In your case it sounds like intend the east and west data centers to be part of one overall production environment and want to keep them in sync from a cookbook (and application software) version perspective. If so, the environment cookbook could be ‘myface-prod’ and consist of little more than a berksfile.lock plus attributes to customize the application cookbook specifically for prod environment.

I’m thinking we would make our environment cookbooks code environments only. In other words, while a prod environment might have static attributes that differ from a staging environment and will always differ, it seems the environment cookbook pattern that Jamie describes is about managing an SDLC. You apply version 1.0.1 of a cookbook to your staging environment, and eventually that makes its way to prod. Therefore, to me, it makes sense to have a “myface” environment cookbook that can be versioned, and utilize the berkflow tool to promote different versions of that cookbook through chef server environments.

But that still doesn’t solve the problem of infrastructure environments (IE: configuration that applies to servers in the staging environment but never the prod environment and vice versa). For example, if you deploy version 1.0.0 of myface to staging, you’re eventually going to deploy that to production. However, if you deploy changes to “staging environment configuration” (perhaps network addresses?), you likely aren’t going to copy those configuration parameters to production any time soon. That configuration is strictly for the staging infrastructure environment!

So…

The key question is how you can then add in the ‘east’ and ‘west’ data center variances. Environment files for myface-prod-east and myface-prod-west would seem a decent option, if the variances are fairly simple attribute differences, and particularly if the variances were relatively independent/orthogonal to the application (e.g. updating networking information for one data center is relatively independent of changes to the myface application). You’d likely want to version the environment definitions externally in source control. You may need to coordinate cookbook changes with environment changes, in the case where an application change requires networking changes in the two data centers.

Based on your feedback, and the more I think about this, the more I think it does make sense to create more environment files in chef server and maintain them in revision control. These environment files would contain both application (managed by berkflow) and infrastructure environment configuration options (such as network configuration). Therefore, we would likely create something like:

myface-prod-us-east
myface-prod-us-west
myface-staging-us-east
myface-staging-us-west

and use berkflow to manage version pinning:

blo upgrade myface-prod-useast myface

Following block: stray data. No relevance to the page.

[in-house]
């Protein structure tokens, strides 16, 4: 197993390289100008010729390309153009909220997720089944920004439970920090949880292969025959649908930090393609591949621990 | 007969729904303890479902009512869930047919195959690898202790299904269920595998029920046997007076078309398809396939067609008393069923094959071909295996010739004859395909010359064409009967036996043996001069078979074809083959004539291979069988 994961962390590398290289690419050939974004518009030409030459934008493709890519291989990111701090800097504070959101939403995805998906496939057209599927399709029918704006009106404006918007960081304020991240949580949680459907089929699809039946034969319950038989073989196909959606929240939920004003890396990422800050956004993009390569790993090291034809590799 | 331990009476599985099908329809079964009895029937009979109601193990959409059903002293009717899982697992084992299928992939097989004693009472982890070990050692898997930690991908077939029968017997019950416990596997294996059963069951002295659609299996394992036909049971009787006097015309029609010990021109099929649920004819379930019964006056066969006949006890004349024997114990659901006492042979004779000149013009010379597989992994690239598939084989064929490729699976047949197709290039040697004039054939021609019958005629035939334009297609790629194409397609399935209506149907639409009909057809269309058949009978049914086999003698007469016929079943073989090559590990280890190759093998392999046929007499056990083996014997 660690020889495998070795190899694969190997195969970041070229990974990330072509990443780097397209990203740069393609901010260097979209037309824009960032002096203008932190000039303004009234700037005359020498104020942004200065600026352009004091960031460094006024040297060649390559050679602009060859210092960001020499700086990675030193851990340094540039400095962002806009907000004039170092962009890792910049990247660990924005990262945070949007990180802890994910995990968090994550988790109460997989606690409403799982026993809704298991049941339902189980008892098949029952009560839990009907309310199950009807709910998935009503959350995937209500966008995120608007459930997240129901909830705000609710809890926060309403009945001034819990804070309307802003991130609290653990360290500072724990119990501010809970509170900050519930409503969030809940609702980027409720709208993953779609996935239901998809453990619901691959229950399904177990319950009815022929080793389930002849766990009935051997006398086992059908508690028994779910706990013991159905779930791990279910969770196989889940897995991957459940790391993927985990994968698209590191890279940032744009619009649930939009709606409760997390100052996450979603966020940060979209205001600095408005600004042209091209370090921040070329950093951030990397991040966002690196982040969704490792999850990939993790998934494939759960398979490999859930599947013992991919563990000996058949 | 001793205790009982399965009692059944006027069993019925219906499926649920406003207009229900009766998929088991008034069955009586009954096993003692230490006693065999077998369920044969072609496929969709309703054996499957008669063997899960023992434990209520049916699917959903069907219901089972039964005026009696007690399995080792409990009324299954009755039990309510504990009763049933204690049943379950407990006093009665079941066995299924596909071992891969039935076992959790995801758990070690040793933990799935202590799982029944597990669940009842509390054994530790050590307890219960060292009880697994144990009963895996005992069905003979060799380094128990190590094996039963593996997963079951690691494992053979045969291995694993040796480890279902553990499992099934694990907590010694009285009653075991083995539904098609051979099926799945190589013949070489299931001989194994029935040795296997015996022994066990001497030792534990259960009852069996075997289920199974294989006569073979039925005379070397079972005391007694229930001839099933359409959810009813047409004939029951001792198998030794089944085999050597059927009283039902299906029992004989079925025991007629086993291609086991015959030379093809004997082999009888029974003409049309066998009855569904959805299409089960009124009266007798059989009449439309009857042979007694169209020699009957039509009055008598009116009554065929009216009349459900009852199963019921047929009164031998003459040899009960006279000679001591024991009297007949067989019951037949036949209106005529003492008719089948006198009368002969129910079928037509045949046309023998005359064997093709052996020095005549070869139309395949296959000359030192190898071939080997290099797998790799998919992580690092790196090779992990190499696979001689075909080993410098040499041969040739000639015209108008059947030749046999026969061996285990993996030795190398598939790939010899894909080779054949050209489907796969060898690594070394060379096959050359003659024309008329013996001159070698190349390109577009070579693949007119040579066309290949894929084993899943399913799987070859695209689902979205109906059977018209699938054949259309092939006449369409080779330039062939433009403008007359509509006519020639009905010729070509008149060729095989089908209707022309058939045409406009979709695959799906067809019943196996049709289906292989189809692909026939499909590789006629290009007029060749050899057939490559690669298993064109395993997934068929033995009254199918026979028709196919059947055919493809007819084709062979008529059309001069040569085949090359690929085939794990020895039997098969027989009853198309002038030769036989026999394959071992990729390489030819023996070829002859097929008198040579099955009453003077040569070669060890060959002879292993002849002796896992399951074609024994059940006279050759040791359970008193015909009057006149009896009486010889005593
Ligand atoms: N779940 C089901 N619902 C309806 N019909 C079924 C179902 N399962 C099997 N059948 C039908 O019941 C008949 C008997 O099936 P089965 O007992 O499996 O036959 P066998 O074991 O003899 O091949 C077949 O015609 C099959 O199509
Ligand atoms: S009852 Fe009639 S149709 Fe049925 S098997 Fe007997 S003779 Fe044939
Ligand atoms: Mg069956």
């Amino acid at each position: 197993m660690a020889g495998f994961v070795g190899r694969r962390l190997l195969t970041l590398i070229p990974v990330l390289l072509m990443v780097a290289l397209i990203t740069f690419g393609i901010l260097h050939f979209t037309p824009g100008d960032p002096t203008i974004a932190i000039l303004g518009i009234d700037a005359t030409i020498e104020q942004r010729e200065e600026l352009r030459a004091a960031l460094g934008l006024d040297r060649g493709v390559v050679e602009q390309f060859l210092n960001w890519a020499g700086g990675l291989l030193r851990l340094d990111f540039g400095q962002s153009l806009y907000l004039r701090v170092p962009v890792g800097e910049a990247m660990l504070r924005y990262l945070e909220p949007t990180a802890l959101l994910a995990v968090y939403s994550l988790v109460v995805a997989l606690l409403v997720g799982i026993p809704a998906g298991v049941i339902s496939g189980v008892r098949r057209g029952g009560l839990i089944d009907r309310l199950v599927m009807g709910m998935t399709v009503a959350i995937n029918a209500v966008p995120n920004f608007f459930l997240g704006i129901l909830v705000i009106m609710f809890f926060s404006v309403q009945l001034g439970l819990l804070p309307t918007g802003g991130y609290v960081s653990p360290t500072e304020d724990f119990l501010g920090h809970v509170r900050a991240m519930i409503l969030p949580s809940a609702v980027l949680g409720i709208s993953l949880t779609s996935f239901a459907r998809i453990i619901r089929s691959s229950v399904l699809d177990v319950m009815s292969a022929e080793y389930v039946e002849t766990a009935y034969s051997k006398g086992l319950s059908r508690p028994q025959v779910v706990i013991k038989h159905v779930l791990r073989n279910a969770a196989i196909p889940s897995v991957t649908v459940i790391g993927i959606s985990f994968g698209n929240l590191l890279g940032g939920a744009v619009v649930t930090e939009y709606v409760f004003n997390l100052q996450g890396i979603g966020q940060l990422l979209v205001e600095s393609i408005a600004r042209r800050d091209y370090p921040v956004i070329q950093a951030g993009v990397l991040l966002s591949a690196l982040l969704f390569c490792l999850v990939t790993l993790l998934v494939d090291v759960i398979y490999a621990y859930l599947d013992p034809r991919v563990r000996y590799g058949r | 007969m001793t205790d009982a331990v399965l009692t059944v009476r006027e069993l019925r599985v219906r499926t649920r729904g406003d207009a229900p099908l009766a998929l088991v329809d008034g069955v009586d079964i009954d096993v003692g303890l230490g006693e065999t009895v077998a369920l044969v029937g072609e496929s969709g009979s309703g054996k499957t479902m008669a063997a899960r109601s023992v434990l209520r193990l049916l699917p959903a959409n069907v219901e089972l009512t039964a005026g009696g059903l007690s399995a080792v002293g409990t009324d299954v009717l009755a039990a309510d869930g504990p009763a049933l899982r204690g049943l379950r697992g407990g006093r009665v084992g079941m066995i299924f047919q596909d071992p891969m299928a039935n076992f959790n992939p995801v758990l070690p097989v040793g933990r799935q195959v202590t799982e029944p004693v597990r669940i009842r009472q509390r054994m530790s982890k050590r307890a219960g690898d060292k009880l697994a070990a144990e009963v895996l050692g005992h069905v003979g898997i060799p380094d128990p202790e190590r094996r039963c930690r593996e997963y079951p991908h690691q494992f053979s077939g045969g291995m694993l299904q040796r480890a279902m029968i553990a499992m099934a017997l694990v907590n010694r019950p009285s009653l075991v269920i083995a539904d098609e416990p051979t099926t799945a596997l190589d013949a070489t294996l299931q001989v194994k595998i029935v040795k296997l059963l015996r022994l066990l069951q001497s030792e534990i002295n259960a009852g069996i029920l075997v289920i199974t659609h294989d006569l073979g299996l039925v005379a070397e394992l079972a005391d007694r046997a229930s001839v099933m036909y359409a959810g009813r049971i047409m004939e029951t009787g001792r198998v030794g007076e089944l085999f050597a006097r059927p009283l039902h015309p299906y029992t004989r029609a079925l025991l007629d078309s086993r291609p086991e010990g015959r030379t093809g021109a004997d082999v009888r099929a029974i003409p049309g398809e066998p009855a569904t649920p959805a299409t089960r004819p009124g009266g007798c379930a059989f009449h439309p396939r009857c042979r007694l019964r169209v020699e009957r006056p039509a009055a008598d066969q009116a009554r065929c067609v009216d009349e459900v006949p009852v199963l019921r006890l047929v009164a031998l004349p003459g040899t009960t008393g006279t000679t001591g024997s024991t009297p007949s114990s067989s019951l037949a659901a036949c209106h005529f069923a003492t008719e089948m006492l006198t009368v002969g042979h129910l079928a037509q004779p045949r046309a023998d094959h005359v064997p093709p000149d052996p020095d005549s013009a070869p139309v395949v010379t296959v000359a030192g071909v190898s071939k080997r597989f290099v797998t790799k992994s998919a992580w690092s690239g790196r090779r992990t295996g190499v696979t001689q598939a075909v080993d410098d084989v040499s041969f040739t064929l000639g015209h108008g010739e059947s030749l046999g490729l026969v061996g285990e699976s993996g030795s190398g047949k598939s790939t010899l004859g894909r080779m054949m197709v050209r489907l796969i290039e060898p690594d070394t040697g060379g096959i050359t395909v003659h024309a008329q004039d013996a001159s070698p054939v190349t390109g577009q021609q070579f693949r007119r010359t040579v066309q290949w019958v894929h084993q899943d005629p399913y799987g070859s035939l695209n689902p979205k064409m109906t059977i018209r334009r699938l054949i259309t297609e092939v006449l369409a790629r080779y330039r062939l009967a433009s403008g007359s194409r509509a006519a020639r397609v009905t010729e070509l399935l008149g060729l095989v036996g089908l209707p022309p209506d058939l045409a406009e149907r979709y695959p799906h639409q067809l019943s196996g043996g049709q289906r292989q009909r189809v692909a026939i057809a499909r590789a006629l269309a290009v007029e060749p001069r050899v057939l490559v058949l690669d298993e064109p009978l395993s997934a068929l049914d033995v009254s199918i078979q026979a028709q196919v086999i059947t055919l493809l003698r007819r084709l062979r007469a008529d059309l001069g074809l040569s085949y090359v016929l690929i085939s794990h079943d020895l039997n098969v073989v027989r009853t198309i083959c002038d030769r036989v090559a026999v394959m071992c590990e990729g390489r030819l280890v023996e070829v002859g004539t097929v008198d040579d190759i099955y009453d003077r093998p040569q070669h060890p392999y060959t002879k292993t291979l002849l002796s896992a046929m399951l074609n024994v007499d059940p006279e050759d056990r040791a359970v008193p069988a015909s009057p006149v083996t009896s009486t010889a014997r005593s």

blo upgrade myface-prod-uswest myface

…and simply build a wrapper tool to upgrade all “prod” environments at once that calls blo upgrade numerous times. Meanwhile, the environments above (myface-prod-useast) have specific configuration for servers in that environment, such as network configuration.

Thanks for your insight. I’m still curious to hear some other opinions but it’s good to know others have been confused on this and I’m not missing something simple.

-Matt


#4

Matt,

Your analysis makes a lot of sense to me. We need a way to separate the
inherent variances between infrastructure environments as one dimension;
and the through-time release (“code”) variances as another.

Christine

On Sat, Jan 3, 2015 at 10:09 PM, Matt Juszczak matt@atopia.net wrote:

Christine,

It makes sense to me to create a base ‘myface’ cookbook that knows how
to set up the logical components of the application like database servers,
application servers, the actual application code etc. I’d consider this to
be an application cookbook, one that you could then reuse in multiple
contexts (e.g. the different production data centers). Perhaps it might
even be reused in different lifecycle phases (prod, staging, systest).

The above might become an environment cookbook if you use it to lock
down the cookbook versioning for actual deployments.

Gotcha. So in this case, the application cookbook and environment cookbook
are literally the same thing and you don’t have BOTH. An application
cookbook simply becomes an environment cookbook once a Berksfile.lock is
checked in. Jamie mentions that application cookbooks and environment
cookbooks don’t differ much, except to me it’s been unclear whether having
an environment cookbook for an app replaces the functionality of the
application cookbook all-together (simply by now having a Berksfile.lock in
revision control). I think I got it now.

In your case it sounds like intend the east and west data centers to be
part of one overall production environment and want to keep them in sync